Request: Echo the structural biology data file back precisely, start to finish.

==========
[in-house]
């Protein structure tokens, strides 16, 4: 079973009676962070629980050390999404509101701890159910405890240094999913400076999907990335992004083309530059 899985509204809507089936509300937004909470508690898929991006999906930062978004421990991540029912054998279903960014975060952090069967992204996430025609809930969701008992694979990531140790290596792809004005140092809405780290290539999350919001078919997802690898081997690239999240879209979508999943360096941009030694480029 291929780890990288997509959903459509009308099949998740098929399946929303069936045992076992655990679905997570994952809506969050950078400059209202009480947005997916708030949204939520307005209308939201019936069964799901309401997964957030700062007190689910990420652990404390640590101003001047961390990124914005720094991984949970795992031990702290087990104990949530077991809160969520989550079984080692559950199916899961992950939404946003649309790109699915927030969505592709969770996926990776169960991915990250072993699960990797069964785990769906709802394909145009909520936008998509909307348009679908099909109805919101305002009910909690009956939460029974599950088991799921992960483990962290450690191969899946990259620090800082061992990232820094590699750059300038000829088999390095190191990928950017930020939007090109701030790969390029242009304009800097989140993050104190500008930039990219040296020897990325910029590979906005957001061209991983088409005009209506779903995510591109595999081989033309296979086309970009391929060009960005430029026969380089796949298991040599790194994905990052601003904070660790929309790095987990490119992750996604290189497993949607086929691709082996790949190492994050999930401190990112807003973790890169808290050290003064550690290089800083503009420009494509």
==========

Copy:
[in-house]
């Protein structure tokens, strides 16, 4: 079973009676962070629980050390999404509101701890159910405890240094999913400076999907990335992004083309530059 899985509204809507089936509300937004909470508690898929991006999906930062978004421990991540029912054998279903960014975060952090069967992204996430025609809930969701008992694979990531140790290596792809004005140092809405780290290539999350919001078919997802690898081997690239999240879209979508999943360096941009030694480029 291929780890990288997509959903459509009308099949998740098929399946929303069936045992076992655990679905997570994952809506969050950078400059209202009480947005997916708030949204939520307005209308939201019936069964799901309401997964957030700062007190689910990420652990404390640590101003001047961390990124914005720094991984949970795992031990702290087990104990949530077991809160969520989550079984080692559950199916899961992950939404946003649309790109699915927030969505592709969770996926990776169960991915990250072993699960990797069964785990769906709802394909145009909520936008998509909307348009679908099909109805919101305002009910909690009956939460029974599950088991799921992960483990962290450690191969899946990259620090800082061992990232820094590699750059300038000829088999390095190191990928950017930020939007090109701030790969390029242009304009800097989140993050104190500008930039990219040296020897990325910029590979906005957001061209991983088409005009209506779903995510591109595999081989033309296979086309970009391929060009960005430029026969380089796949298991040599790194994905990052601003904070660790929309790095987990490119992750996604290189497993949607086929691709082996790949190492994050999930401190990112807003973790890169808290050290003064550690290089800083503009420009494509």